Interview: Thomas Stitchbury; pictures: Markus Bidaux
Championed as “the face of asexuality”, Yasmin Benoit is modest when asked about the work she has done in reclaiming the narrative around asexual people. “It’s very flattering, it’s not a title I ever expected to have,” she says.
“I guess the community saw something in me and just really supported and amplified me and thought I would be a good person to spread this message.”
Growing up in Reading, Berkshire, but with a distinct American twang to her voice (she blames Nickelodeon TV), the model, activist, writer and speaker always knew she would dance to the beat of her own drum, from being the only Black girl in her school. “They’d call me coconut – I was ‘white’ on the inside because I listened to rock music and wanted to be Billie Joe Armstrong” – to then identifying as asexual, the term given to those who experience little to no sexual attraction.
"There is a whole wide range of asexual experiences out there.”
“I like to describe it as being the sexual orientation that just isn’t orientated anywhere,” she explains. “Being asexual doesn’t necessarily mean that you don’t experience romantic attraction.
"I happen to not experience romantic attraction – I am what they call a-romantic – but there are asexual people who are homo-romantic, bi-romantic or hetero-romantic and they still have romantic relationships. There is a whole wide range of asexual experiences out there.”
The ace community are often depicted as “being very unfortunate, strange aliens struggling to function in our society” or simply ignored, an understandable cause of frustration for the 25-year-old.
“We knew about being gay. We knew about being bi. We knew about those things, and they were talked about, people accepted them as sexual orientations, but no one spoke about asexuality,” she sighs.
“Statistically, people have said [asexuals make up] one or two per cent of the population, but, like, two per cent is ginger and we all know a ginger person, so even if it is a tiny percentage, it’s still not that uncommon. I feel like if more people knew what asexuality was, they would be, like, ‘Actually, yeah, that does fit me.’”
"I’ve always been told that I don’t ‘look’ asexual"
Determined to be seen, Yasmin created the #ThisIsWhatAsexualLooksLike movement to hold space and inspire her asexual family: “I’ve always been told that I don’t ‘look’ asexual. People picture Sheldon Cooper [from The Big Bang Theory] — awkward, shy and unable to socialise properly.
"They think if you don’t experience sexual attraction, you must be a black hole of sexual attractiveness... especially being a model, people find it harder to wrap their heads around, and they definitely don’t seem to picture Black people, particularly Black women, as being asexual.”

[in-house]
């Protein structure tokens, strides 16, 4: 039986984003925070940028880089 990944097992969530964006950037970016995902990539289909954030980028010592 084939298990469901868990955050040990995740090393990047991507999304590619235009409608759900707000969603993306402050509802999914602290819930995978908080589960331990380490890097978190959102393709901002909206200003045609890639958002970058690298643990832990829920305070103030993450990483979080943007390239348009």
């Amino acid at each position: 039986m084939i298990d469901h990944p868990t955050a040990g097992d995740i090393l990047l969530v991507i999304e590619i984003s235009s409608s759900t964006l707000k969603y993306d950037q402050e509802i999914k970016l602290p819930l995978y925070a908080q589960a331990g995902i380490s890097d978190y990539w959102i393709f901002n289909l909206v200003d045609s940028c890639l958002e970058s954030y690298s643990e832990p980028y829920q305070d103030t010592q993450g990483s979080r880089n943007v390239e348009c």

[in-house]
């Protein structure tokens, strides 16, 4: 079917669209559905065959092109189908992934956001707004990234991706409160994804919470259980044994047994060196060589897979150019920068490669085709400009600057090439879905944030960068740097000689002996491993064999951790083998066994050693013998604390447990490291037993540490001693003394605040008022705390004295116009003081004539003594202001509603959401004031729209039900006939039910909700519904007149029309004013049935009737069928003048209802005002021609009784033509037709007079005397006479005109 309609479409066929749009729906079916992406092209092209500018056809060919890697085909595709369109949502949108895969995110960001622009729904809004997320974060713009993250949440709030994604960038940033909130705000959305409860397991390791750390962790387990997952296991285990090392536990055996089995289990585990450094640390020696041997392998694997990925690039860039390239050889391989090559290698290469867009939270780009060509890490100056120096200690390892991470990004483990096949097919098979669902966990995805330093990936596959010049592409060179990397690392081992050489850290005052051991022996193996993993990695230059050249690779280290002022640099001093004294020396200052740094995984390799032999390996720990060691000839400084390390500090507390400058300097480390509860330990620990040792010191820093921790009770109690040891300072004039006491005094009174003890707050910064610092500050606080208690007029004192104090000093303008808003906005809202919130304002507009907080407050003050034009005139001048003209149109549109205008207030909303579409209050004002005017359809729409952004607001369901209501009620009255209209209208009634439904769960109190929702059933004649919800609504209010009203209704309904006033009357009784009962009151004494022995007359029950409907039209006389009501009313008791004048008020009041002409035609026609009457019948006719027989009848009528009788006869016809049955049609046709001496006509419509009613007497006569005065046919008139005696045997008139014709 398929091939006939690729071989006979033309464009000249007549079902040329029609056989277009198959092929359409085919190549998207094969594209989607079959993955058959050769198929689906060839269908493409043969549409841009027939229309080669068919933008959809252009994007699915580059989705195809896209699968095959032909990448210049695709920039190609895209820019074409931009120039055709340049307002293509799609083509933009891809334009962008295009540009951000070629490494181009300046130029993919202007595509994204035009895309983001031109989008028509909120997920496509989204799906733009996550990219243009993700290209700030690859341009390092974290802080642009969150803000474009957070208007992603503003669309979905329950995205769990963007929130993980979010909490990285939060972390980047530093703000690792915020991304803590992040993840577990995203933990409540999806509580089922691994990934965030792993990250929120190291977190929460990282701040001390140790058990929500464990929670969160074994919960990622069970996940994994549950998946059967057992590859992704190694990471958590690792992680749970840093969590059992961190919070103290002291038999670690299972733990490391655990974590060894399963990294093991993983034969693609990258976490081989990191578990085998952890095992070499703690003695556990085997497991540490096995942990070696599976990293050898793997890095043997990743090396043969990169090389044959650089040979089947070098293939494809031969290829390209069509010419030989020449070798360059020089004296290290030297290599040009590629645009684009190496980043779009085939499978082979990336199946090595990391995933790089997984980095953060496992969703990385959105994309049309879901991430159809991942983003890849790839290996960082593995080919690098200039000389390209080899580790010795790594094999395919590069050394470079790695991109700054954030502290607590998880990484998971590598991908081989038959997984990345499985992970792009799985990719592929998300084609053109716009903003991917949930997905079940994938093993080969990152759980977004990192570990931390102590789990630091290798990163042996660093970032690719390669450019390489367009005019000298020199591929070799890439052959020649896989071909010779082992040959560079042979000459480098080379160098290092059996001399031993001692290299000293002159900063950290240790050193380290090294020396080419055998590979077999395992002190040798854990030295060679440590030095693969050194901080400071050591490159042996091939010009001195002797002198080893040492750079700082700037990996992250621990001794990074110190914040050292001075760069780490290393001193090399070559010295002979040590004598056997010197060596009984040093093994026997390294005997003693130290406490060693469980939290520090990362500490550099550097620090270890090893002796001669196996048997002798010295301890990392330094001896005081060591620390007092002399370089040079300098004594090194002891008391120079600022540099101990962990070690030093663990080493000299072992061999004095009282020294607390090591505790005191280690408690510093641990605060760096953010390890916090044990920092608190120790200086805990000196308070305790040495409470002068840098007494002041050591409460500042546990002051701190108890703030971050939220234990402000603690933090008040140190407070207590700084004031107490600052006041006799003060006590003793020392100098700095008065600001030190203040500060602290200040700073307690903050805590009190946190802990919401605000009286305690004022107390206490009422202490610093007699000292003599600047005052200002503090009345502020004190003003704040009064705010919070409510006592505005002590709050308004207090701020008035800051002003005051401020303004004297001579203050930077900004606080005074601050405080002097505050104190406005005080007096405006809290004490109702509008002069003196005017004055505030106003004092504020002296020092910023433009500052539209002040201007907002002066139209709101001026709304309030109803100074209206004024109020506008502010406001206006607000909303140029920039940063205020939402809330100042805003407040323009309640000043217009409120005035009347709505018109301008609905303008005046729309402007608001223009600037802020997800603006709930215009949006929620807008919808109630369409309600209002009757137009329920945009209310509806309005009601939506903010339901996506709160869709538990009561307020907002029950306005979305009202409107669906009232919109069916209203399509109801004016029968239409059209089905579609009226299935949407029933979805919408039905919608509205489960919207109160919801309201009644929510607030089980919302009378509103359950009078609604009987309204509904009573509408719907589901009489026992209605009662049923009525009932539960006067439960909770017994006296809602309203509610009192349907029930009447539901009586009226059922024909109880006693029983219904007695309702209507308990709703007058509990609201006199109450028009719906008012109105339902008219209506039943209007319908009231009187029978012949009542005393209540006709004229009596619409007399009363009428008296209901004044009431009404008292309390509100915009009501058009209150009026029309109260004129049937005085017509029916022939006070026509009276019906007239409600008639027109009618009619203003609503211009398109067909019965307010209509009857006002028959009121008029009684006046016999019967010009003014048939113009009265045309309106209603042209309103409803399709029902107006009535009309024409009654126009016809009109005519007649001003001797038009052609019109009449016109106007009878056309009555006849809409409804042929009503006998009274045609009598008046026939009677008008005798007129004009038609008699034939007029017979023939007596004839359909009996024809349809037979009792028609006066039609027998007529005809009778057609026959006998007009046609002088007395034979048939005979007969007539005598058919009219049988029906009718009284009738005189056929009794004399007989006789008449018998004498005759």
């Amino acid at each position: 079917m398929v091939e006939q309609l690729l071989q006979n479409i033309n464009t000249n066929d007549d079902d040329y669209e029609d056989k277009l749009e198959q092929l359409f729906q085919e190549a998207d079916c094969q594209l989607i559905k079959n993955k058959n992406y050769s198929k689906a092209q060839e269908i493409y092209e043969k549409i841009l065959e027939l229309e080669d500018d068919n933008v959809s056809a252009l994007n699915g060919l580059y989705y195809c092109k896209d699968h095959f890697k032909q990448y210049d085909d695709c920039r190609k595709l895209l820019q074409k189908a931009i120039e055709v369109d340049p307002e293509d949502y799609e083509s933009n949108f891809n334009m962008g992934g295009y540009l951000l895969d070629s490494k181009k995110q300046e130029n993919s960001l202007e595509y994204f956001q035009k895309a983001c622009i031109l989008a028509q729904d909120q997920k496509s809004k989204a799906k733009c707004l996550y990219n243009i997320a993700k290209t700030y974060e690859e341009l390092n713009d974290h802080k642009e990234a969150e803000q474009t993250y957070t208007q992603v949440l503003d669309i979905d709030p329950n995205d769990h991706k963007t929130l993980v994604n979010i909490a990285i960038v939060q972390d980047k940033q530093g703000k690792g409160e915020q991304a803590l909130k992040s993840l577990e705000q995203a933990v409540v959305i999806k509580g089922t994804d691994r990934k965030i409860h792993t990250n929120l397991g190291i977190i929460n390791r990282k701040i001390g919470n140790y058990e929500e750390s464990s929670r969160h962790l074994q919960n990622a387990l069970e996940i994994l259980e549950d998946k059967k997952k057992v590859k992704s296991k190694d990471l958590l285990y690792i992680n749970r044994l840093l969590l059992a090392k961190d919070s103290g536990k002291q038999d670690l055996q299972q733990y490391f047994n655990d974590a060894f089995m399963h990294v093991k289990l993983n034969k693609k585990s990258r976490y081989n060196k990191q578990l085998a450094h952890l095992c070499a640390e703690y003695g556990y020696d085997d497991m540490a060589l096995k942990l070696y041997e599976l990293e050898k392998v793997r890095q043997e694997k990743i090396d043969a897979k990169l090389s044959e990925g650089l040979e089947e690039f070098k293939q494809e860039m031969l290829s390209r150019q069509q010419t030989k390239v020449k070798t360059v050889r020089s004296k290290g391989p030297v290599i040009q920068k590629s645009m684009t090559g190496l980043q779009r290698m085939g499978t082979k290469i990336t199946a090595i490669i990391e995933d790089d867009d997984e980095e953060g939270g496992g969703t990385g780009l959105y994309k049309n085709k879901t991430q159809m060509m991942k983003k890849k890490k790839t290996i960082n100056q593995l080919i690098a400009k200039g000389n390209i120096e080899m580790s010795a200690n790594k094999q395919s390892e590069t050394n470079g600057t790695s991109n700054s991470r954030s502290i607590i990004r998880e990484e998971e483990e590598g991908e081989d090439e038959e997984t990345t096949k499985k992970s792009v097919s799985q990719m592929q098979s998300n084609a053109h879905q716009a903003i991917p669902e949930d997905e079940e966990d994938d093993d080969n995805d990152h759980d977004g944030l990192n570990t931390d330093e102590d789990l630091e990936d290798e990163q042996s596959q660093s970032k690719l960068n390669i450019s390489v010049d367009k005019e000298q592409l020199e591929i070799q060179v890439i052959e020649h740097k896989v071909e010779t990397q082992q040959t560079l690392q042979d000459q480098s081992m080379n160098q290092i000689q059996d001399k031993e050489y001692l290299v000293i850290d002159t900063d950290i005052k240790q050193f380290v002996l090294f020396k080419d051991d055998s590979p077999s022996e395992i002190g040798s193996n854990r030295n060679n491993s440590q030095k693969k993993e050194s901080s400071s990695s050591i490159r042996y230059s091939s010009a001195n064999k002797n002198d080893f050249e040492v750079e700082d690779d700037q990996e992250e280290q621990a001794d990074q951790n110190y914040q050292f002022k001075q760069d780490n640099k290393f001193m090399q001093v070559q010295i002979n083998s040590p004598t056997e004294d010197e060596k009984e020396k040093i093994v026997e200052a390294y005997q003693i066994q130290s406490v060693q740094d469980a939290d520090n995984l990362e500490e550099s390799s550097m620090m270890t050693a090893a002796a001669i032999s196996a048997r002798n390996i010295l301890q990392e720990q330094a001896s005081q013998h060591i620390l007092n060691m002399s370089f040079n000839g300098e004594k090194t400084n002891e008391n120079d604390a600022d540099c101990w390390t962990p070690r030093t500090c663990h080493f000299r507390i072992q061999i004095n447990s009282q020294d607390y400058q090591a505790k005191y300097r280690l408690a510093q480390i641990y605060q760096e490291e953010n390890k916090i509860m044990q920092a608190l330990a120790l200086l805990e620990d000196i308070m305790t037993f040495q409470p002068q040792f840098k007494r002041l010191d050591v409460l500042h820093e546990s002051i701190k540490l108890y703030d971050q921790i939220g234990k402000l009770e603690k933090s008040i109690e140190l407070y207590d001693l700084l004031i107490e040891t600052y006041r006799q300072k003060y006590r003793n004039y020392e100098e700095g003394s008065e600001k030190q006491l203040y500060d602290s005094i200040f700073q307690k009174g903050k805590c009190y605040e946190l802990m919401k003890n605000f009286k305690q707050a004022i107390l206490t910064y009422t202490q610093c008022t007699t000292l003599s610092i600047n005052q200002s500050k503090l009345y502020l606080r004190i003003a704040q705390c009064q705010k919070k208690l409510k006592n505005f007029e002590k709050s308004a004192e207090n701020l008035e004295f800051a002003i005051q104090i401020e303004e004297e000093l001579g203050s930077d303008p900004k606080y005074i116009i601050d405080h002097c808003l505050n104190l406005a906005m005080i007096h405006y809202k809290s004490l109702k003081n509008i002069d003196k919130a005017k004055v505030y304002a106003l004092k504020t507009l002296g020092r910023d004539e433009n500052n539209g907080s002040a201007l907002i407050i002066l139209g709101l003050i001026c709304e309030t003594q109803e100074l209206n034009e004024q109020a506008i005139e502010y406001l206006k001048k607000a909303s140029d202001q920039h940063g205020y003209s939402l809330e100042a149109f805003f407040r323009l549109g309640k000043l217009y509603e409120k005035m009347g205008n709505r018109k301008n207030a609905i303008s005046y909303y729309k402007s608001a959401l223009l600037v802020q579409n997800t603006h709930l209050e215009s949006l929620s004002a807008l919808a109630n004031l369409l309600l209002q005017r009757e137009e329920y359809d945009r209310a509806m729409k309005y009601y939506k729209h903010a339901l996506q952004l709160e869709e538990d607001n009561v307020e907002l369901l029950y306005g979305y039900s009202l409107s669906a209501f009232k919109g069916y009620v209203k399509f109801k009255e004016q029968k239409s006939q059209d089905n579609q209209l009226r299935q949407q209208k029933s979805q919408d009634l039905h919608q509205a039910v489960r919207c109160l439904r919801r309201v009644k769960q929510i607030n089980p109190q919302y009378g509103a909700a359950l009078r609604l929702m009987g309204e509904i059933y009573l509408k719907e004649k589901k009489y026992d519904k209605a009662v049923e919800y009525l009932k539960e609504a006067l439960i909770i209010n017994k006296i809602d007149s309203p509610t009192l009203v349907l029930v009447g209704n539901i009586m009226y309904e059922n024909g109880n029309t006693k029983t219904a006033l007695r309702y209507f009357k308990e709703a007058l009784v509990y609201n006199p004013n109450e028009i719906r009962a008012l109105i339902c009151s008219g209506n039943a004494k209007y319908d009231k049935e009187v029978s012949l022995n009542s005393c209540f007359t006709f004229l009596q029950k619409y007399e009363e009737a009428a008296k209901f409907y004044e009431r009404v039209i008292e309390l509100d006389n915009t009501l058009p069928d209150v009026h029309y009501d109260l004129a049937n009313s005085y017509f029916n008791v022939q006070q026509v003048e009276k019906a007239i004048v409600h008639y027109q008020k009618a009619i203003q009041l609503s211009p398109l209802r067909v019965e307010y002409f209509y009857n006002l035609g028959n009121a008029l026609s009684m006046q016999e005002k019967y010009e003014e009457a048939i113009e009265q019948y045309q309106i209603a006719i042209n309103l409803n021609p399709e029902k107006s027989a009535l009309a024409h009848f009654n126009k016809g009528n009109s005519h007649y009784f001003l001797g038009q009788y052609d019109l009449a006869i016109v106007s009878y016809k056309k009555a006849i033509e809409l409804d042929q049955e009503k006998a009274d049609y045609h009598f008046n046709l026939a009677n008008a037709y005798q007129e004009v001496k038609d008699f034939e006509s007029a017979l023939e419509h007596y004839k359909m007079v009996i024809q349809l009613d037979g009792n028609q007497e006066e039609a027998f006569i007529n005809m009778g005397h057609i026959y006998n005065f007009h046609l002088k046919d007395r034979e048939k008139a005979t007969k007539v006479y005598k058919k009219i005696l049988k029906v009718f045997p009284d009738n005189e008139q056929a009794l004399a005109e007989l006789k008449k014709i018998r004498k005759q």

She continues: “I remember it was National Coming Out Day in 2017 and I did a YouTube video about things not to say to asexual people, just based on the dumb stuff people have said to me, and I didn’t really expect that many people to care, but they did, and I was like, OK, well, maybe I’ll mention it [my asexuality] more often.”
One of the highlights of Yasmin’s activism was opening a pop-up asexual bar at London Pride in the summer of 2019. “I ran into someone on the train afterwards, we just made small talk, but he knew who I was. [I found out] that he felt like that was such a pivotal moment that he then came out to his friends and family that same day,” she smiles.
“I get a lot of messages... particularly from Black asexual people who are, like, ‘I didn’t really feel like I fit in, but then seeing you in this community made me more comfortable and represented.’”
"It’s really daunting, especially as a woman..."
On the flip side, Yasmin has had to develop a thick skin to deal with the waves of aphobia that come her way. “Online, I’m more familiar with. You get death or rape threats, people saying, ‘I hope you die,’ those kinds of things – I’m used to it. Or people saying, ‘You’re a psychopath, you’re a narcissist.’ People theorise [too], ‘Oh, well, you probably just got molested as a kid.’ Or ‘You’re evil and heartless,’” she shares, almost nonchalantly.
“In real life, it’s really daunting, especially as a woman... You’ll have an instance where a guy will hit on you – usually, I try to dodge the subject, but sometimes I do say, ‘Actually, I’m asexual. Nothing to do with you, it’s not a reflection of you, this just isn’t going to happen.’ I have had [times] where guys have gotten pretty mad about it and physically chased me around, and I’ve had to run from them. You can’t press ‘block’ in those situations.”
Although able to “emotionally handle” the haters, Yasmin admits it hurts that the LGBTQ+ community haven’t been especially inclusive – “Because of the miseducation and misconceptions around asexuality, people think that you are anti-sexuality and you’re going to come in there and say, ‘Stop talking about sex, stop being proud of your sexuality!’” – and she hopes her Attitude Pride Award will open up the conversation.
“This is the first thing I’ve ever won in my life – I didn’t even win relay races at school,” she says.
“Asexual activists have existed for a really long time, but I can’t think of when an asexual activist has been nominated or considered for or won anything like this before. So, this is a pretty pivotal moment and a great way to exemplify asexual inclusion within the LGBTQ+ community.
"This makes a pretty cool statement and I feel like this is my proudest achievement and not something I saw coming.”
Read more about this year's Pride Award recipients in the Attitude Summer issue, out now.